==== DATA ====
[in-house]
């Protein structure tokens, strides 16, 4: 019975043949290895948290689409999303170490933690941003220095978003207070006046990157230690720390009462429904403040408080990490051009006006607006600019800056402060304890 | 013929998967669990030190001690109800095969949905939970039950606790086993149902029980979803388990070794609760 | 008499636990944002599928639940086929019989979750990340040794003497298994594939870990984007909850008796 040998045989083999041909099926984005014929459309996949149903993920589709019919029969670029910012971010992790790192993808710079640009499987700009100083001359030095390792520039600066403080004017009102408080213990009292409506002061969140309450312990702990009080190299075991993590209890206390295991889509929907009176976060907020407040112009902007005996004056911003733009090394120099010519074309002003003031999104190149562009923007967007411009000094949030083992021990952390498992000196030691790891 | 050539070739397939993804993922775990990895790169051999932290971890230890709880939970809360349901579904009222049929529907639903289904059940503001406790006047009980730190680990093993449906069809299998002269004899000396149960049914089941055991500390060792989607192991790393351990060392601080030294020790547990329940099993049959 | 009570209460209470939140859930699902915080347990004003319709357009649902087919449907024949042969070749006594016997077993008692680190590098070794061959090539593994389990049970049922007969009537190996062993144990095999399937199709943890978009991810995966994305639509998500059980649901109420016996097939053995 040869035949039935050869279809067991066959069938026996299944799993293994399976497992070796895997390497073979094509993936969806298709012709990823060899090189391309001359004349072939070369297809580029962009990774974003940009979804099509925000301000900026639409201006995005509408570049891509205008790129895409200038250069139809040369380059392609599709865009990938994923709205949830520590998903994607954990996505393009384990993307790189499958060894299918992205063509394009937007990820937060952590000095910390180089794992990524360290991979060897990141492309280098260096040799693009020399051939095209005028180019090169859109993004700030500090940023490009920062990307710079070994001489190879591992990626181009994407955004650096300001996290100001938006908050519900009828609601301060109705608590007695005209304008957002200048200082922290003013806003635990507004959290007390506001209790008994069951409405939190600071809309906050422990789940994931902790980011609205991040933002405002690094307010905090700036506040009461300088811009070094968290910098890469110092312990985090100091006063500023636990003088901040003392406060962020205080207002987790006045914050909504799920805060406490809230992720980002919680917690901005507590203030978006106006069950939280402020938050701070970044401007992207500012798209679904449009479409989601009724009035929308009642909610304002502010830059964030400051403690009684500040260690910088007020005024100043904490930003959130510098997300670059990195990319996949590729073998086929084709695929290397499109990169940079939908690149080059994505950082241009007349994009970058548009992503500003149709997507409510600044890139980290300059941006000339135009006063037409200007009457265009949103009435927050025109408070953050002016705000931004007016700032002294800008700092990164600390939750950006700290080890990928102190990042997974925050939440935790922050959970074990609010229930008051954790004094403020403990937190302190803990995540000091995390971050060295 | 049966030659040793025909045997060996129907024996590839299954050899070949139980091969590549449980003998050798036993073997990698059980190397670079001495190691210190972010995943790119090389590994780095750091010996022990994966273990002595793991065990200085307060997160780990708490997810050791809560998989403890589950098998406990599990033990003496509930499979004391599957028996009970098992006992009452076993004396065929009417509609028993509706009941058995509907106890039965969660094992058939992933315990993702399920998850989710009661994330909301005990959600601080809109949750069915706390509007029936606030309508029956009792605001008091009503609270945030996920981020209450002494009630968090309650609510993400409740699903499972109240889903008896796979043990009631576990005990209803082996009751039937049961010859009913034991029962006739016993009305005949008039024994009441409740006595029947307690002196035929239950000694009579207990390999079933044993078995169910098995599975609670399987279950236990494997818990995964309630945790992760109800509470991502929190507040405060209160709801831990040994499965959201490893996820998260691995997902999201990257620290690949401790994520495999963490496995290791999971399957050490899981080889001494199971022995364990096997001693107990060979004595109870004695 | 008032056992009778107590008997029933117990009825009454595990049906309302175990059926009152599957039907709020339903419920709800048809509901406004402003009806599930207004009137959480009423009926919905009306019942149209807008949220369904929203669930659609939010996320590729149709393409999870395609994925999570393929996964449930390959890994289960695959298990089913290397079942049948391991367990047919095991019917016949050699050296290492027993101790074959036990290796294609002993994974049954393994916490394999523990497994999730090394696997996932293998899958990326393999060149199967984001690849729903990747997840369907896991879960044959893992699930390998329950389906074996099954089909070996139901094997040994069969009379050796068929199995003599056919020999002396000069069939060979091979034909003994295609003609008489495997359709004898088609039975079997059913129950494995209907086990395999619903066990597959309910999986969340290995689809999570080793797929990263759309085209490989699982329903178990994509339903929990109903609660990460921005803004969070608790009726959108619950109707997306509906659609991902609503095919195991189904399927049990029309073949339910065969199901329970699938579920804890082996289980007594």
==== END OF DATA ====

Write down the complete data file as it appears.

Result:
[in-house]
């Protein structure tokens, strides 16, 4: 019975043949290895948290689409999303170490933690941003220095978003207070006046990157230690720390009462429904403040408080990490051009006006607006600019800056402060304890 | 013929998967669990030190001690109800095969949905939970039950606790086993149902029980979803388990070794609760 | 008499636990944002599928639940086929019989979750990340040794003497298994594939870990984007909850008796 040998045989083999041909099926984005014929459309996949149903993920589709019919029969670029910012971010992790790192993808710079640009499987700009100083001359030095390792520039600066403080004017009102408080213990009292409506002061969140309450312990702990009080190299075991993590209890206390295991889509929907009176976060907020407040112009902007005996004056911003733009090394120099010519074309002003003031999104190149562009923007967007411009000094949030083992021990952390498992000196030691790891 | 050539070739397939993804993922775990990895790169051999932290971890230890709880939970809360349901579904009222049929529907639903289904059940503001406790006047009980730190680990093993449906069809299998002269004899000396149960049914089941055991500390060792989607192991790393351990060392601080030294020790547990329940099993049959 | 009570209460209470939140859930699902915080347990004003319709357009649902087919449907024949042969070749006594016997077993008692680190590098070794061959090539593994389990049970049922007969009537190996062993144990095999399937199709943890978009991810995966994305639509998500059980649901109420016996097939053995 040869035949039935050869279809067991066959069938026996299944799993293994399976497992070796895997390497073979094509993936969806298709012709990823060899090189391309001359004349072939070369297809580029962009990774974003940009979804099509925000301000900026639409201006995005509408570049891509205008790129895409200038250069139809040369380059392609599709865009990938994923709205949830520590998903994607954990996505393009384990993307790189499958060894299918992205063509394009937007990820937060952590000095910390180089794992990524360290991979060897990141492309280098260096040799693009020399051939095209005028180019090169859109993004700030500090940023490009920062990307710079070994001489190879591992990626181009994407955004650096300001996290100001938006908050519900009828609601301060109705608590007695005209304008957002200048200082922290003013806003635990507004959290007390506001209790008994069951409405939190600071809309906050422990789940994931902790980011609205991040933002405002690094307010905090700036506040009461300088811009070094968290910098890469110092312990985090100091006063500023636990003088901040003392406060962020205080207002987790006045914050909504799920805060406490809230992720980002919680917690901005507590203030978006106006069950939280402020938050701070970044401007992207500012798209679904449009479409989601009724009035929308009642909610304002502010830059964030400051403690009684500040260690910088007020005024100043904490930003959130510098997300670059990195990319996949590729073998086929084709695929290397499109990169940079939908690149080059994505950082241009007349994009970058548009992503500003149709997507409510600044890139980290300059941006000339135009006063037409200007009457265009949103009435927050025109408070953050002016705000931004007016700032002294800008700092990164600390939750950006700290080890990928102190990042997974925050939440935790922050959970074990609010229930008051954790004094403020403990937190302190803990995540000091995390971050060295 | 049966030659040793025909045997060996129907024996590839299954050899070949139980091969590549449980003998050798036993073997990698059980190397670079001495190691210190972010995943790119090389590994780095750091010996022990994966273990002595793991065990200085307060997160780990708490997810050791809560998989403890589950098998406990599990033990003496509930499979004391599957028996009970098992006992009452076993004396065929009417509609028993509706009941058995509907106890039965969660094992058939992933315990993702399920998850989710009661994330909301005990959600601080809109949750069915706390509007029936606030309508029956009792605001008091009503609270945030996920981020209450002494009630968090309650609510993400409740699903499972109240889903008896796979043990009631576990005990209803082996009751039937049961010859009913034991029962006739016993009305005949008039024994009441409740006595029947307690002196035929239950000694009579207990390999079933044993078995169910098995599975609670399987279950236990494997818990995964309630945790992760109800509470991502929190507040405060209160709801831990040994499965959201490893996820998260691995997902999201990257620290690949401790994520495999963490496995290791999971399957050490899981080889001494199971022995364990096997001693107990060979004595109870004695 | 008032056992009778107590008997029933117990009825009454595990049906309302175990059926009152599957039907709020339903419920709800048809509901406004402003009806599930207004009137959480009423009926919905009306019942149209807008949220369904929203669930659609939010996320590729149709393409999870395609994925999570393929996964449930390959890994289960695959298990089913290397079942049948391991367990047919095991019917016949050699050296290492027993101790074959036990290796294609002993994974049954393994916490394999523990497994999730090394696997996932293998899958990326393999060149199967984001690849729903990747997840369907896991879960044959893992699930390998329950389906074996099954089909070996139901094997040994069969009379050796068929199995003599056919020999002396000069069939060979091979034909003994295609003609008489495997359709004898088609039975079997059913129950494995209907086990395999619903066990597959309910999986969340290995689809999570080793797929990263759309085209490989699982329903178990994509339903929990109903609660990460921005803004969070608790009726959108619950109707997306509906659609991902609503095919195991189904399927049990029309073949339910065969199901329970699938579920804890082996289980007594």